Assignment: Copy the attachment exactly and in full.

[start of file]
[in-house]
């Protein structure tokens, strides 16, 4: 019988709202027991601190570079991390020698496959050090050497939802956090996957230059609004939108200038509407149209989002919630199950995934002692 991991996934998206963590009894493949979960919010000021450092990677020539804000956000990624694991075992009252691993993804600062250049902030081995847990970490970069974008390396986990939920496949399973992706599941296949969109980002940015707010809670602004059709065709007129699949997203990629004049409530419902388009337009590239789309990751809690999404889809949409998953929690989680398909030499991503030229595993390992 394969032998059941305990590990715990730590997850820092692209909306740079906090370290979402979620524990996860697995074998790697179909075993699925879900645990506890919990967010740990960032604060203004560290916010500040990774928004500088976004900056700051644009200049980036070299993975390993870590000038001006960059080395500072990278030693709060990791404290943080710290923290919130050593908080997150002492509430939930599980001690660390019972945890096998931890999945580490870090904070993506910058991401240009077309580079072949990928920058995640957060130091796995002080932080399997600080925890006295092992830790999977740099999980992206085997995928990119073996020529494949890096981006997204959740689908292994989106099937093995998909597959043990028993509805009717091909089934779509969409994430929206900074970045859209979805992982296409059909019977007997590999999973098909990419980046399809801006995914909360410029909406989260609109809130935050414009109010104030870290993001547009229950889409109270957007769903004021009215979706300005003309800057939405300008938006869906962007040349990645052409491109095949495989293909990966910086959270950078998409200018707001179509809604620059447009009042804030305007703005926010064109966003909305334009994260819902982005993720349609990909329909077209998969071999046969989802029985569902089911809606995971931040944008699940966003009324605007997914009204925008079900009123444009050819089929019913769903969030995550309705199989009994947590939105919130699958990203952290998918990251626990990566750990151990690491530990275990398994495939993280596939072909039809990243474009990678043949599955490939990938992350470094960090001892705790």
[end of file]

[in-house]
């Protein structure tokens, strides 16, 4: 019988709202027991601190570079991390020698496959050090050497939802956090996957230059609004939108200038509407149209989002919630199950995934002692 991991996934998206963590009894493949979960919010000021450092990677020539804000956000990624694991075992009252691993993804600062250049902030081995847990970490970069974008390396986990939920496949399973992706599941296949969109980002940015707010809670602004059709065709007129699949997203990629004049409530419902388009337009590239789309990751809690999404889809949409998953929690989680398909030499991503030229595993390992 394969032998059941305990590990715990730590997850820092692209909306740079906090370290979402979620524990996860697995074998790697179909075993699925879900645990506890919990967010740990960032604060203004560290916010500040990774928004500088976004900056700051644009200049980036070299993975390993870590000038001006960059080395500072990278030693709060990791404290943080710290923290919130050593908080997150002492509430939930599980001690660390019972945890096998931890999945580490870090904070993506910058991401240009077309580079072949990928920058995640957060130091796995002080932080399997600080925890006295092992830790999977740099999980992206085997995928990119073996020529494949890096981006997204959740689908292994989106099937093995998909597959043990028993509805009717091909089934779509969409994430929206900074970045859209979805992982296409059909019977007997590999999973098909990419980046399809801006995914909360410029909406989260609109809130935050414009109010104030870290993001547009229950889409109270957007769903004021009215979706300005003309800057939405300008938006869906962007040349990645052409491109095949495989293909990966910086959270950078998409200018707001179509809604620059447009009042804030305007703005926010064109966003909305334009994260819902982005993720349609990909329909077209998969071999046969989802029985569902089911809606995971931040944008699940966003009324605007997914009204925008079900009123444009050819089929019913769903969030995550309705199989009994947590939105919130699958990203952290998918990251626990990566750990151990690491530990275990398994495939993280596939072909039809990243474009990678043949599955490939990938992350470094960090001892705790």